A LAUNCESTON couple visited financial adviser Tony Gray five years after the global financial crisis started.
"They had retired shortly before the GFC and had elected to take a relatively high pension - about 10 per cent or 12 per cent of their super balance as I recall," Mr Gray said.
"They were invested in growth assets and did not adjust down their pension at all.
"The result was that one year into the GFC, their effective pension drawdown had become something in the order of 14 per cent to 17 per cent per annum.
"This drained their assets rapidly and meant that five years into retirement they had run through 80 per cent of the funds that should have been adequate to provide a comfortable retirement for decades."
Superannuation trust REST found in a survey of 1200 working Australians over 50 years of age that just 14 per cent of baby boomers felt financially prepared for retirement.
More than one-third of survey respondents were completely unprepared and 51 per cent somewhat financially prepared.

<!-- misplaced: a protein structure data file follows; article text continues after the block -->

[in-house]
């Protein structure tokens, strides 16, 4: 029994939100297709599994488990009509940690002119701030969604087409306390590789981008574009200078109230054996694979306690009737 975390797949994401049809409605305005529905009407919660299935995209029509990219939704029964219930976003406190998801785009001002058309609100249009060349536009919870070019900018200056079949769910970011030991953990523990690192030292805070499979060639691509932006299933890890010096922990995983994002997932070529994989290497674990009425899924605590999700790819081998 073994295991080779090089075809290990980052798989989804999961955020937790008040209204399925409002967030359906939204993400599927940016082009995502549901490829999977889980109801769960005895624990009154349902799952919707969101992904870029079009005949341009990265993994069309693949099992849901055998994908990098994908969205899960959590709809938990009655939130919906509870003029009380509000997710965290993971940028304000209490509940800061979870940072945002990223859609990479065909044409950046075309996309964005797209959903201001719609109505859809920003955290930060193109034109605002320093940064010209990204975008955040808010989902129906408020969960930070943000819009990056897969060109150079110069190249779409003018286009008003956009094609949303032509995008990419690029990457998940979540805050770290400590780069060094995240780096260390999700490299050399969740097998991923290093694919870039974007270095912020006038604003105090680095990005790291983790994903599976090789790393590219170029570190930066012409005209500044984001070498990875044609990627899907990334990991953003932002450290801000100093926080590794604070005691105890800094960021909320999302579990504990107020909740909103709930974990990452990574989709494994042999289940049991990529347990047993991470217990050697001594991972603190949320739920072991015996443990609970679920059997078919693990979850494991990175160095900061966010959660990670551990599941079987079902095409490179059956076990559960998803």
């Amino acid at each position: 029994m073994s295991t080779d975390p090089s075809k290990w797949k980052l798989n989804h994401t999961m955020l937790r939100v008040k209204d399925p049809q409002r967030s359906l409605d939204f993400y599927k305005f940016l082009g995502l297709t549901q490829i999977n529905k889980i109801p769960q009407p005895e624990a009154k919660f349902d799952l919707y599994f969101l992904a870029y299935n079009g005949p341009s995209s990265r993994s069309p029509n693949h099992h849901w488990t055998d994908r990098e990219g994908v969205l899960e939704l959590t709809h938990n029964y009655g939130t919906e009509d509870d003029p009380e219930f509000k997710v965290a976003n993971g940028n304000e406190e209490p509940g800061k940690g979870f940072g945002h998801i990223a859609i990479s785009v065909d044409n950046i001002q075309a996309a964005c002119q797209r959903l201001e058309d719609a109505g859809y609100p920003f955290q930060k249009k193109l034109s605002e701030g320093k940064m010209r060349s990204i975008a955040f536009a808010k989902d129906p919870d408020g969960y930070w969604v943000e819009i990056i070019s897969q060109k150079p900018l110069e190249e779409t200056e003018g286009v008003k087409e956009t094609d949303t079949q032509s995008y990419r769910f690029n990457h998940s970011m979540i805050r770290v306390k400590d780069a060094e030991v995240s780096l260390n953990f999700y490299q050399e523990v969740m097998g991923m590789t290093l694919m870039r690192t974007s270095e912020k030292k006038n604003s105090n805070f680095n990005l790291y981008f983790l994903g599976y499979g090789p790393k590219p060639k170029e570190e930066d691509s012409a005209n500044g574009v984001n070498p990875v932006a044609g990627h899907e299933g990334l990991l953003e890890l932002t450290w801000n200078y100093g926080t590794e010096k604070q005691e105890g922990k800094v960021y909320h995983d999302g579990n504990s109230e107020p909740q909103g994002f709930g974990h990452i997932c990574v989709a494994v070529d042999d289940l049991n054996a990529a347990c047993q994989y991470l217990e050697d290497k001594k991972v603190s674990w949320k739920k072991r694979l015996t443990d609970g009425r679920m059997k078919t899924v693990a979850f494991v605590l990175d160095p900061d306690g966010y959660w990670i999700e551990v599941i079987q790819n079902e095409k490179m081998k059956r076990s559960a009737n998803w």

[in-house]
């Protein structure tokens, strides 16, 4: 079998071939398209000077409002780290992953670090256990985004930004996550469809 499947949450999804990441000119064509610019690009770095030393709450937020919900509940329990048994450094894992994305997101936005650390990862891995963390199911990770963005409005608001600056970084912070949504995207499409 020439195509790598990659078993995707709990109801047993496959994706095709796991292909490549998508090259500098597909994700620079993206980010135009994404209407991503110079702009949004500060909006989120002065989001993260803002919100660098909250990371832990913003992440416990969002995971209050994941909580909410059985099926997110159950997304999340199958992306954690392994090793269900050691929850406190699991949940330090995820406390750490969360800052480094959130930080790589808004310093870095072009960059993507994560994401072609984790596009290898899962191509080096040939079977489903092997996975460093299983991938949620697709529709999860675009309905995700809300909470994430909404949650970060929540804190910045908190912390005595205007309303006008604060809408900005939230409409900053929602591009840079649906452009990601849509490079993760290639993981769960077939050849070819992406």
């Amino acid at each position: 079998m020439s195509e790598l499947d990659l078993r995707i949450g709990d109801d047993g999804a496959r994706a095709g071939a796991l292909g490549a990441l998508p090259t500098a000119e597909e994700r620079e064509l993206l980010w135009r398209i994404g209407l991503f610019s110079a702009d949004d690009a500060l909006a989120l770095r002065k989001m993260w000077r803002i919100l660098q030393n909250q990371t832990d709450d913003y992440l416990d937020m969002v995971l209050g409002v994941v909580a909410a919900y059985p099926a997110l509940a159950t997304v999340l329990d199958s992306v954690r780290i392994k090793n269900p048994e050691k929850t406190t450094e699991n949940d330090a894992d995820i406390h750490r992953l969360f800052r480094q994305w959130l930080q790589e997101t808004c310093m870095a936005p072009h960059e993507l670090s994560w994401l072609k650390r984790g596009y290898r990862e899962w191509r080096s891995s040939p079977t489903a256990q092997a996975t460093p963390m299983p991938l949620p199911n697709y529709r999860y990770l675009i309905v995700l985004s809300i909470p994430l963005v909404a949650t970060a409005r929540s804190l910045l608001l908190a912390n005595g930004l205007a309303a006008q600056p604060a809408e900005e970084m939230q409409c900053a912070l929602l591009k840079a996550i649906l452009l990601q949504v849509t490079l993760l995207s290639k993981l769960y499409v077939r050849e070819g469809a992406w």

Compulsory superannuation guarantee contributions were introduced by the federal government in 1992.
Mr Gray said employer superannuation guarantee contributions were unlikely to be sufficient for a comfortable retirement without non- superannuation investments.
He said the adequacy would improve as the employer payment gradually rose from 9 per cent to 12 per cent by 2019-20. "Women are especially at risk if relying only on employer super, as they are more likely to work part-time or have broken careers due to children," Mr Gray said.
He said Australia's tax system rewarded voluntary superannuation payments.
"An average wage earner can generate a 19 per cent per annum tax saving by arranging a salary sacrifice arrangement with their employer," Mr Gray said. "The money is locked away until retirement, but it is in a low-tax environment."
The Association of Superannuation Funds of Australia estimates that a couple wishing for a comfortable retirement lifestyle need $56,236 a year, with $32,511 a year needed for a modest retirement.
Mr Gray said that although life expectancy for men was 17 years after retirement age, with 20 years for women, retirees should plan for funds to last longer.